The anterior chamber and the retroiris space were inflated with viscoelastic. The X-pand NT iris speculum was mounted in an injector which was then inserted via a superior 3.0-mm corneal incision into the anterior chamber. The iris speculum was slowly advanced from the injector tube with its distal arch placed at the inferior pupillary rim, followed by positioning of the lateral arches and the proximal arch on the superior pupillary rim. A specific manipulator was used to help position the arches, if indicated. Narrow arches were oriented upward to clear a pathway for instrument insertion. Downward-facing wide arches anchored the posterior iris surface to provide space for retrolental dissection. The pupil was expanded to achieve an octagonal shape, and the iris plane was stabilized at a neutral position. The peripheral membrane over the trough proximal to the ciliary process was exposed, with the globe rotated in the intended direction.

Circumferential bimanual membrane dissection proceeded toward the anterior retina with 20-G end-gripping forceps (TITAN; Titan Surgical LLC, Kazan, Russia) in one limbal entry lifting the membrane over the peripheral trough and 20-G vertical scissors (TITAN) at the opposite entry site for incision and along-the-trough dissection, within the retrolental space spared by the iris speculum. An invisible trough overlying an opaque and pupil-traversing membrane was explored from the edge of the membrane, proximal to the ciliary process. The blades of vertical scissors were slid into the trough, parallel to the underlying retina plateau, toward the gently lifted membrane in the space beneath the iris speculum. Then, the retrolental membrane was circumferentially delaminated to the center and entirely resected. Epiretinal fibrosis and condensed vitreous sheets were then trimmed. The vitreous cavity and anterior chamber were filled with viscoelastic to expand the retinal funnel and maintain intraocular pressure. The iris speculum was positioned on the iris surface with a manipulator and taken out from the anterior chamber with the injector. Limbal incisions were sutured with 10-0 nylon.

Results

Ten eyes from 9 preterm infants with stage 5 ROP and pupillary adhesion underwent limbus-based closed vitrectomy and retrolental membrane dissection between October 2017 and October 2018 (Table 1). The iris speculum was manipulated smoothly in all eyes without causing iridodialysis or a sphincter tear. The median duration of surgery was 41 minutes. Pupillary expansion and the iris plane were stable, without dislocation or movement of the iris speculum. Retrolental membrane dissection along the trough was performed uneventfully in all eyes.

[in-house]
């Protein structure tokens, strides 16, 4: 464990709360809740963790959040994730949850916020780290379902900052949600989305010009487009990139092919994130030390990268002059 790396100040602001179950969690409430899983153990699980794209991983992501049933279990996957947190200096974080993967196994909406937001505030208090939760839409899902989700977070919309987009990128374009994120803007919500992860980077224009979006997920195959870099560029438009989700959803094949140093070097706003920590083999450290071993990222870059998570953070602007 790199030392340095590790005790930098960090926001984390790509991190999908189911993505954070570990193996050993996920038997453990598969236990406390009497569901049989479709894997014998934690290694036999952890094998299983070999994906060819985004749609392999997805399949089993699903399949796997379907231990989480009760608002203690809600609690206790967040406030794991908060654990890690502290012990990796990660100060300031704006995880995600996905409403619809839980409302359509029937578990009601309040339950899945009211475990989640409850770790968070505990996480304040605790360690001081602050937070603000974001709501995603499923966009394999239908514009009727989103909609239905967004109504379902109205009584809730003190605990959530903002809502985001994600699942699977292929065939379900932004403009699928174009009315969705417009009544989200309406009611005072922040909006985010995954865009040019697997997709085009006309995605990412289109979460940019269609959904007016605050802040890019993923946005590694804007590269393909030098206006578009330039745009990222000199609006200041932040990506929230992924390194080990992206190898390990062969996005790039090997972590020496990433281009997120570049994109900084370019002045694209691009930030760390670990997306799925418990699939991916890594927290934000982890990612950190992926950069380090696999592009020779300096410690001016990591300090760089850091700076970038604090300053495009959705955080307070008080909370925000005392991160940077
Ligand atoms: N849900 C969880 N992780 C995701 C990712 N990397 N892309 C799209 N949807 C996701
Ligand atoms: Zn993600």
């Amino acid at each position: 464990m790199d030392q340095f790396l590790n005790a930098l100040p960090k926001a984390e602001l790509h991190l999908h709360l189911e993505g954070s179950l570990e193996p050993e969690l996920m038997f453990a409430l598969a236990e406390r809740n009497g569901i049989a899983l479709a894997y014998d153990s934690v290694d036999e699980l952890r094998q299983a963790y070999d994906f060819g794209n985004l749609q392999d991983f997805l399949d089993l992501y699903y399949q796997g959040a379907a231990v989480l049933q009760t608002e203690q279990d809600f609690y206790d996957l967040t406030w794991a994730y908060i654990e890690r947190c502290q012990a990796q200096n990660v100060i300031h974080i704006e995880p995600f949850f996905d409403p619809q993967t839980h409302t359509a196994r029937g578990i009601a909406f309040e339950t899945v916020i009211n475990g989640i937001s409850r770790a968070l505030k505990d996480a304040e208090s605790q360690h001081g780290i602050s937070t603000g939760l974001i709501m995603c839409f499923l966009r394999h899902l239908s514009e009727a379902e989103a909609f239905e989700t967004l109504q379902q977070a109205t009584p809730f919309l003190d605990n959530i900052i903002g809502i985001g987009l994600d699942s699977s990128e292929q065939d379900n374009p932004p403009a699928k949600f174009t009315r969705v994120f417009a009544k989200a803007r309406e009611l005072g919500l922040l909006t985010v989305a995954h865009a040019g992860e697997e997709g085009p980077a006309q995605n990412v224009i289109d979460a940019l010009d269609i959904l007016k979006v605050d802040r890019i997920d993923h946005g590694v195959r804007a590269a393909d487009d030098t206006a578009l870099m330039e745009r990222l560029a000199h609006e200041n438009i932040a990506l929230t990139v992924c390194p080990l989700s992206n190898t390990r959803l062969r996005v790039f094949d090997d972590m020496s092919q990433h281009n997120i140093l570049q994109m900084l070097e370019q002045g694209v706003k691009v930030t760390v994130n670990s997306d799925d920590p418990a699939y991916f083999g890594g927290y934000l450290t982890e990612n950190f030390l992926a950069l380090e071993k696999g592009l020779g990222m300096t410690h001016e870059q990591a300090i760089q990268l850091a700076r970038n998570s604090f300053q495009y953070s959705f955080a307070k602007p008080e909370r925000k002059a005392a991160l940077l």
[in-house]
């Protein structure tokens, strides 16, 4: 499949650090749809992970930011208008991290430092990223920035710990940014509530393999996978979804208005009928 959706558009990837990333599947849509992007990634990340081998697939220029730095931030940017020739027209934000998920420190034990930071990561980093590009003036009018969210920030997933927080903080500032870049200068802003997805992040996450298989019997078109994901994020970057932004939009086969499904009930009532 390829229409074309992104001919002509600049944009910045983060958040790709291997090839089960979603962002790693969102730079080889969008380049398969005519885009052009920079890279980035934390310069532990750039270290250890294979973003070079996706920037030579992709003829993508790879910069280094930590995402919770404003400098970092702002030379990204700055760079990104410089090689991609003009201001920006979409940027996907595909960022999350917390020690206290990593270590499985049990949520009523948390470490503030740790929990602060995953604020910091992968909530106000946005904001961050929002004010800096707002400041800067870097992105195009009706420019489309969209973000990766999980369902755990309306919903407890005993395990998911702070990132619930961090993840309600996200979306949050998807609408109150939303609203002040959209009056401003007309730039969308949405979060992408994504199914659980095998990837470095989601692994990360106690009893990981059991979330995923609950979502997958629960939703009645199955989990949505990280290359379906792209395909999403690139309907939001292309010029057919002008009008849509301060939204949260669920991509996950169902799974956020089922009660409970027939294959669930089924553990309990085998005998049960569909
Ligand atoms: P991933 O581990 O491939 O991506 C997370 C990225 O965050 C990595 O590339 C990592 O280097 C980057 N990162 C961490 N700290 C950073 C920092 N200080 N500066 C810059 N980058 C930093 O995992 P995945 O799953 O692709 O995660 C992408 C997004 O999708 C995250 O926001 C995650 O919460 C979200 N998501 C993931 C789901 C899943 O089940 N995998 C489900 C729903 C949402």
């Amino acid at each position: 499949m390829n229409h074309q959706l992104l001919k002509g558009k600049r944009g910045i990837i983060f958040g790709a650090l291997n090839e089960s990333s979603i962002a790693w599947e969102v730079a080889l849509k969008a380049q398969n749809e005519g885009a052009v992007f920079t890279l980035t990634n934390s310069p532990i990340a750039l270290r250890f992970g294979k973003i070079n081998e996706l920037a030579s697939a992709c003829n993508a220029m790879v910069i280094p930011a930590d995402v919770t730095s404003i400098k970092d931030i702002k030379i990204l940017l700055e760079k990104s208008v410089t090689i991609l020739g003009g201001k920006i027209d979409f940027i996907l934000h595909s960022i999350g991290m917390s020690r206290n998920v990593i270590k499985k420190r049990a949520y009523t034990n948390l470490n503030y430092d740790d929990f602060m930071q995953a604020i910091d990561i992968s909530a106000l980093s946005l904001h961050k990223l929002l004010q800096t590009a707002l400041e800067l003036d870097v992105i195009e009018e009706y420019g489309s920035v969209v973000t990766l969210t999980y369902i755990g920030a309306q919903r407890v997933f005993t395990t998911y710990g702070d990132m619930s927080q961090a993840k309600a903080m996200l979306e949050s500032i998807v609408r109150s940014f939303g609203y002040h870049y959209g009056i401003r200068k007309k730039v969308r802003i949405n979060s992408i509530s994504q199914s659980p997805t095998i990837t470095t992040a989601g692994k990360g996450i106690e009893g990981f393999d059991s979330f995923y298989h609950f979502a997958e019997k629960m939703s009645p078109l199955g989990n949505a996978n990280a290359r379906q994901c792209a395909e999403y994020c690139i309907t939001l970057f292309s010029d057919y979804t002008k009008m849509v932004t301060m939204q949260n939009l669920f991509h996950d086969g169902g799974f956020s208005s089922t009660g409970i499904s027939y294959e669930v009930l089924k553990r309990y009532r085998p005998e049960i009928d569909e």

Table 1. - Surgical Outcomes of Patients With Stage 5 ROP-Related TRD and Inadequate Mydriasis
Pt Gender GA, week BW, g Eye Preoperative Peroperative Postoperative
TRD* Trough Pupil Other Features Previous Treatment Adjuste-d Age at Surgery, Month Surgery Time of Surgery, minutes Fundus Pupil Vision Follow-up, Month
1 Girl 28 1,005 OD A/A Wide, shallow Secluded pupil Corneal leukocoria, phakia, flat anterior chamber / 5 V/L/M 30 Expanded Deformation NA 14
2 Girl 31 1,600 OD A/A Wide, deep Secluded pupil Corneal leukocoria, white cataract, flat anterior chamber IVR 22 V/L/M 40 Partially attached posterior pole Circular LP 15
3 Boy 30 1,250 OS A/A Wide, deep Secluded pupil Phakia, flat anterior chamber / 12 V/L/M 37 Partially attached Circular LP 18
4 Girl 29 1,450 OS O/A Narrow, shallow Posterior synechia Phakia Laser 5 V/L/M 42 Partially attached posterior pole Circular LP 8
5 Boy 29 1,250 OS A/A Wide, shallow Posterior synechia Phakia, flat anterior chamber / 7 V/L/M 48 Partially attached posterior pole Circular FF 6
6 Boy 28 1,200 OS A/A Wide, deep Posterior synechia Phakia, flat anterior chamber / 6 V/L/M 41 Attached macular and posterior pole Circular NA 6
7 Boy 25 560 OD O/A Wide, shallow Posterior synechia Aphakia due to a prior closed vitrectomy Laser, V/L 8 V/M 45 Partially attached Circular NA 6
OS O/A Wide, shallow Posterior synechia Aphakia due to a prior closed vitrectomy Laser, V/L 9 V/M 37 Partially attached posterior pole Circular NA 6
8 Boy 29 1,000 OD A/A Wide, deep Posterior synechia Phakia, shallow anterior chamber / 9 V/L/M 49 Attached macular and posterior pole Circular FF 6
9 Boy 27 870 OS A/A Wide, deep Posterior synechia Phakia / 10 V/L/M 45 Attached macular and posterior pole Circular NA 6
*The anterior and posterior configuration of the funnel-shaped retinal detachment was also based on the International Classification of ROP.4
A/A, narrow/narrow; CF, counting fingers; FF, fix and follow; GA, gestational age; IVR, intravitreal injection of ranibizumab; L, lensectomy; LP, light perception; M, membrane peeling; NA, not available; O/A, open/narrow; ROP, retinopathy of prematurity; TRD, tractional retinal detachment; V, vitrectomy.